This week, I have picked a set of Chinese characters that may be easily confused by beginners. In the picture below, you will see six pairs of characters. The symbols in the second and the fourth columns differ from those in the first and the third ones by the element called radical.
Radicals are graphical components under which characters are usually listed in dictionaries. They often indicate general meaning and can give you a clue to the character’s meaning. For example, the radical 讠 [yán] in this particular case in the pairs below, means “speech”. So the characters, which have a radical are mostly related to verbal communications.
Besides those listed in the picture there are also:
说 (shuō) – to speak, to talk
语 (yǔ) – spoken language
话 (huà) – words, expressions, phrases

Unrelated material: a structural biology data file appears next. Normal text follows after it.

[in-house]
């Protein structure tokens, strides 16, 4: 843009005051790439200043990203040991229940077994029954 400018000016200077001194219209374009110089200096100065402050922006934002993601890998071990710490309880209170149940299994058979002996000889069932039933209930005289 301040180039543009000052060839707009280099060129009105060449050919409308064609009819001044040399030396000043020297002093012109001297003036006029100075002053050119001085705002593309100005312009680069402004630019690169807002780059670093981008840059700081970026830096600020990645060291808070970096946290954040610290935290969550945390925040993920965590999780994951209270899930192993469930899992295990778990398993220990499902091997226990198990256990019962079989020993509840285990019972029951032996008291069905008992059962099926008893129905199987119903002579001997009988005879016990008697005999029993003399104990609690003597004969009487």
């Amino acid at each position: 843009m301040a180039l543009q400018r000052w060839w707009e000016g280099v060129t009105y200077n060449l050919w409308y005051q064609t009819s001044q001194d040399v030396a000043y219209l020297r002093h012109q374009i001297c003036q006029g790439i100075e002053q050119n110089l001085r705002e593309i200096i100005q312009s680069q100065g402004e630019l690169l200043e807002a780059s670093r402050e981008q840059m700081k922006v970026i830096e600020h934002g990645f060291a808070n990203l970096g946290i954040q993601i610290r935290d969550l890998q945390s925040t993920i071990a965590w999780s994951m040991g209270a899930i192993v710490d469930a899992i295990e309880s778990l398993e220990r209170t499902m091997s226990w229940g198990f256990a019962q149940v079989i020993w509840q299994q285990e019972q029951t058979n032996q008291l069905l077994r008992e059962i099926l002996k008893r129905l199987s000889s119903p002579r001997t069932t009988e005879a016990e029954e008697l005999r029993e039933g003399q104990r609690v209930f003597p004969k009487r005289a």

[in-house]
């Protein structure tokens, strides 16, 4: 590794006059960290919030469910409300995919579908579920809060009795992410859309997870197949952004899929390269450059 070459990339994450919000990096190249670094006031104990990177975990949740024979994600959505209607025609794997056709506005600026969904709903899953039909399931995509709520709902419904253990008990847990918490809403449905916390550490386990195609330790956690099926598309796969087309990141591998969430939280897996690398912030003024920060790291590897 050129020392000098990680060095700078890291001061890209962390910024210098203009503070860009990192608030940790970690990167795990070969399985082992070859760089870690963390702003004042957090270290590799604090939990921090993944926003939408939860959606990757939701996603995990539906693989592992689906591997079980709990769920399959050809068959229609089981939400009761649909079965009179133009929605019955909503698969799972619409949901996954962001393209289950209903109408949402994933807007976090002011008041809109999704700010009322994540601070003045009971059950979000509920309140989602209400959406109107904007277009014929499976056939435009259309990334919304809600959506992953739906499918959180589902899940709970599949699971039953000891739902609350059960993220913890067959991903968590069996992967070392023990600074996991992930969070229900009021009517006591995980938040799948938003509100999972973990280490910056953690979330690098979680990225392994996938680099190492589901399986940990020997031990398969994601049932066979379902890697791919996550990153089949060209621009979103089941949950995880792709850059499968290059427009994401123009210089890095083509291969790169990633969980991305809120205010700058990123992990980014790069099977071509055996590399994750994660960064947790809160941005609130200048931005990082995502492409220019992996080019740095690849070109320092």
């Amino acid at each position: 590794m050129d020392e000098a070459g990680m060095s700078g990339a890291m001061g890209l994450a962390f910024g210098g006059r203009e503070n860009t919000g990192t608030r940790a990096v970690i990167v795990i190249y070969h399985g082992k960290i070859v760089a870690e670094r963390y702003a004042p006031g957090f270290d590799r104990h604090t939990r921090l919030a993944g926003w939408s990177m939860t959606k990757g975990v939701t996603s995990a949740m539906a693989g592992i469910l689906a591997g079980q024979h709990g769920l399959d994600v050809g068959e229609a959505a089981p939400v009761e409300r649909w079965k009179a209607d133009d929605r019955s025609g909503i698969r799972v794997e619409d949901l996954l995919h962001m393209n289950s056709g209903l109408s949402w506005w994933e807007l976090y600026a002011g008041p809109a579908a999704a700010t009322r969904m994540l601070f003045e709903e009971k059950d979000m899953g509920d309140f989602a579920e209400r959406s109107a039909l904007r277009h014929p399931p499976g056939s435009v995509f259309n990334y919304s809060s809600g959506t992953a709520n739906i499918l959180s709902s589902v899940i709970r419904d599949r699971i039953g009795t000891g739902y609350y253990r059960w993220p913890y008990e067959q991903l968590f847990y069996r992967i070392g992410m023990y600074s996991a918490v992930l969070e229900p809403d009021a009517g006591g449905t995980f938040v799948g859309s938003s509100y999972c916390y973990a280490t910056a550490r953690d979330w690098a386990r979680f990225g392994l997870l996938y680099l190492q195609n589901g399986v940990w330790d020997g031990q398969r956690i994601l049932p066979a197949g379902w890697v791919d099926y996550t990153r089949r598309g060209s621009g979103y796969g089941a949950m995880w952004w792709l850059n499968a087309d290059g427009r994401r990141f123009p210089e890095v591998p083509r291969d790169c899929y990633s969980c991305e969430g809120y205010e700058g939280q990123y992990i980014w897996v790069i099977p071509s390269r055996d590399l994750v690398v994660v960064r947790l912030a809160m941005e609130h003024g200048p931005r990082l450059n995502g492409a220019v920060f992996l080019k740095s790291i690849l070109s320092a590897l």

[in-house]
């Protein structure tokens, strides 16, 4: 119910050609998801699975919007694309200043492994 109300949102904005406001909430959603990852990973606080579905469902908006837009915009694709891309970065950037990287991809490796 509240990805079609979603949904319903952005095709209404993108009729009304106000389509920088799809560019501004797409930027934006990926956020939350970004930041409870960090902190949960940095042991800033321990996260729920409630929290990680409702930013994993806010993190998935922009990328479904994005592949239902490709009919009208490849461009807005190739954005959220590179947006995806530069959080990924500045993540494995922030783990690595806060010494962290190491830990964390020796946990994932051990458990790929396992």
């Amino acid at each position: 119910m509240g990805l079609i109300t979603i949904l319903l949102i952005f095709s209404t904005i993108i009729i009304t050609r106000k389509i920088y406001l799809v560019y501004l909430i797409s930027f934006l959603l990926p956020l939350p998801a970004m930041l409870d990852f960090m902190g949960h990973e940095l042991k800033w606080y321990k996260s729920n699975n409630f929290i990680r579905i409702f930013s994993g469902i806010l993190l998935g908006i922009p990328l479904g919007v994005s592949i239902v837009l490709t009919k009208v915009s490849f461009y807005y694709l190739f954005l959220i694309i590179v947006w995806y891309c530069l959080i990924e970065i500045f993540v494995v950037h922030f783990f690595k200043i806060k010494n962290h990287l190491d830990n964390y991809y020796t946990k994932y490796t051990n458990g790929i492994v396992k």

Other elements of Chinese characters may be phonetic components. Look at the pinyin of the following Chinese characters and observe how similar their pronunciation is:
人 (rén) – 认 (rèn)
只 (zhǐ) – 识 (shí)
However, don’t completely rely on the resemblance! There are many other characters that look similar but sound completely different.
Some advice, in order to memorize Chinese characters better and faster, it may be useful to create your own lists of Chinese characters that differ from each other by the radical. Let’s look at the example of 八 and 人. Many have trouble distinguishing 八 (see the first post in this series) and 人may be tricky. Look at them close together and remember how they are written:
Radical are very important in learning Chinese characters and it will be best to memorize radicals to help learn quicker. You will see a lot of repetition that will help you remember what the radical means, but remember the meanings and the phonics aren’t always the same with each character. Take these tips into consideration and keep learning!